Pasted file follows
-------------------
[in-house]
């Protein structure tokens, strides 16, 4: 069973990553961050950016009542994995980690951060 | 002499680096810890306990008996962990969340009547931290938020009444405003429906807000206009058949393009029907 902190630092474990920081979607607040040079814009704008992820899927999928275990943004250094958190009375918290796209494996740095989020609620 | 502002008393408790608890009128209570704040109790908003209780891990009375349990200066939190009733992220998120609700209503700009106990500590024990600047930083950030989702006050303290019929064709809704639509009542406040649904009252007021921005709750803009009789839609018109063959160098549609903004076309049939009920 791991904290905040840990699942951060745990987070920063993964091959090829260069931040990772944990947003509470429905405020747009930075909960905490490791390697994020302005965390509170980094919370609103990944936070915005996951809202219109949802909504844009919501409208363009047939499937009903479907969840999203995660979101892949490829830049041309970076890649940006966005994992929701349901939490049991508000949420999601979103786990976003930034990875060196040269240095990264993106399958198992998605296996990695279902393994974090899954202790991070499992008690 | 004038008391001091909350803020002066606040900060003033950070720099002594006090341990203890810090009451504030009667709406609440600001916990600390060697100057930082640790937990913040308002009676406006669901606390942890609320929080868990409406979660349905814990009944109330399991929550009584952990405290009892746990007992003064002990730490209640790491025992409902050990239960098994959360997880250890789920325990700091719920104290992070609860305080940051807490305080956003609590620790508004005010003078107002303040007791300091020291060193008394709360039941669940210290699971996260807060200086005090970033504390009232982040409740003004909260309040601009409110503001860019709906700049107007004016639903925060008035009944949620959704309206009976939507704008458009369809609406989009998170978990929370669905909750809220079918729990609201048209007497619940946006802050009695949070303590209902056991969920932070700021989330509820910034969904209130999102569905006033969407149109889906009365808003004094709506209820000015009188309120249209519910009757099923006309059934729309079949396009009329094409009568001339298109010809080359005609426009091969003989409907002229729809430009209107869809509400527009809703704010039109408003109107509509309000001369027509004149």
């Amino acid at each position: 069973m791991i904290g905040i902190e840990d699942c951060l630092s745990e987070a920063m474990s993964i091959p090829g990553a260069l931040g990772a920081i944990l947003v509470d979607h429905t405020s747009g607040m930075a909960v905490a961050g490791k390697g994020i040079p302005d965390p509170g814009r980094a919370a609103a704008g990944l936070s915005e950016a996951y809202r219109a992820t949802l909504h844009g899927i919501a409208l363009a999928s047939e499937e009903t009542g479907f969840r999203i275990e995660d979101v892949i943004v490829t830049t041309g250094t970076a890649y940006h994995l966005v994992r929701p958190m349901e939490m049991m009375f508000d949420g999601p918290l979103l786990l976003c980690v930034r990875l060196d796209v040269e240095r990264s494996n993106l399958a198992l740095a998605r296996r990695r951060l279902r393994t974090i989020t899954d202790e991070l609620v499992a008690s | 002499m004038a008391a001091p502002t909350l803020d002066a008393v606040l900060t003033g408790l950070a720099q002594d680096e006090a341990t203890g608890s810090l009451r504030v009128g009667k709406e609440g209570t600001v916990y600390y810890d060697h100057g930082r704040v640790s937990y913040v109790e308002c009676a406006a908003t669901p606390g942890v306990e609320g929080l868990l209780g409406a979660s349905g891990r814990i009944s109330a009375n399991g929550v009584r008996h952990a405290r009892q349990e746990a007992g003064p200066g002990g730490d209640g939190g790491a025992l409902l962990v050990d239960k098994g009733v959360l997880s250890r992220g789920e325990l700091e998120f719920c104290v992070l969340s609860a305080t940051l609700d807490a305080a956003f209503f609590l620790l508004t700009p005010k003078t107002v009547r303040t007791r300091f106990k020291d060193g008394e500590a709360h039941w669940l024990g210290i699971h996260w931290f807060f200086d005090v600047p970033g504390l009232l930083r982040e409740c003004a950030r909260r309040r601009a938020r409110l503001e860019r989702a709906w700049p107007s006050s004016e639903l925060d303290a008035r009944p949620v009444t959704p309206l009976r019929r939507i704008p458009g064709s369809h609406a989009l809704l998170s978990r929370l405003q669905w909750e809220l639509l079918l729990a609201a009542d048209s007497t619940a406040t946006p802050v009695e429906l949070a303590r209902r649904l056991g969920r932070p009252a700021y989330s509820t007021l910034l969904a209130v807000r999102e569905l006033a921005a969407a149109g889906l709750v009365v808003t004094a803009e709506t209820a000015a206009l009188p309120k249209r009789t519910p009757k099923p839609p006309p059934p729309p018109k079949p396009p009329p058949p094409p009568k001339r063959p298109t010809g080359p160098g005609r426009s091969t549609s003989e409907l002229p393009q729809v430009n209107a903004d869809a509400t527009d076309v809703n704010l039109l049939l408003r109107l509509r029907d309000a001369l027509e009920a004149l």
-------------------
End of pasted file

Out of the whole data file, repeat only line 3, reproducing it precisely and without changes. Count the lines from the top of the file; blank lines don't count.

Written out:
């Amino acid at each position: 069973m791991i904290g905040i902190e840990d699942c951060l630092s745990e987070a920063m474990s993964i091959p090829g990553a260069l931040g990772a920081i944990l947003v509470d979607h429905t405020s747009g607040m930075a909960v905490a961050g490791k390697g994020i040079p302005d965390p509170g814009r980094a919370a609103a704008g990944l936070s915005e950016a996951y809202r219109a992820t949802l909504h844009g899927i919501a409208l363009a999928s047939e499937e009903t009542g479907f969840r999203i275990e995660d979101v892949i943004v490829t830049t041309g250094t970076a890649y940006h994995l966005v994992r929701p958190m349901e939490m049991m009375f508000d949420g999601p918290l979103l786990l976003c980690v930034r990875l060196d796209v040269e240095r990264s494996n993106l399958a198992l740095a998605r296996r990695r951060l279902r393994t974090i989020t899954d202790e991070l609620v499992a008690s | 002499m004038a008391a001091p502002t909350l803020d002066a008393v606040l900060t003033g408790l950070a720099q002594d680096e006090a341990t203890g608890s810090l009451r504030v009128g009667k709406e609440g209570t600001v916990y600390y810890d060697h100057g930082r704040v640790s937990y913040v109790e308002c009676a406006a908003t669901p606390g942890v306990e609320g929080l868990l209780g409406a979660s349905g891990r814990i009944s109330a009375n399991g929550v009584r008996h952990a405290r009892q349990e746990a007992g003064p200066g002990g730490d209640g939190g790491a025992l409902l962990v050990d239960k098994g009733v959360l997880s250890r992220g789920e325990l700091e998120f719920c104290v992070l969340s609860a305080t940051l609700d807490a305080a956003f209503f609590l620790l508004t700009p005010k003078t107002v009547r303040t007791r300091f106990k020291d060193g008394e500590a709360h039941w669940l024990g210290i699971h996260w931290f807060f200086d005090v600047p970033g504390l009232l930083r982040e409740c003004a950030r909260r309040r601009a938020r409110l503001e860019r989702a709906w700049p107007s006050s004016e639903l925060d303290a008035r009944p949620v009444t959704p309206l009976r019929r939507i704008p458009g064709s369809h609406a989009l809704l998170s978990r929370l405003q669905w909750e809220l639509l079918l729990a609201a009542d048209s007497t619940a406040t946006p802050v009695e429906l949070a303590r209902r649904l056991g969920r932070p009252a700021y989330s509820t007021l910034l969904a209130v807000r999102e569905l006033a921005a969407a149109g889906l709750v009365v808003t004094a803009e709506t209820a000015a206009l009188p309120k249209r009789t519910p009757k099923p839609p006309p059934p729309p018109k079949p396009p009329p058949p094409p009568k001339r063959p298109t010809g080359p160098g005609r426009s091969t549609s003989e409907l002229p393009q729809v430009n209107a903004d869809a509400t527009d076309v809703n704010l039109l049939l408003r109107l509509r029907d309000a001369l027509e009920a004149l």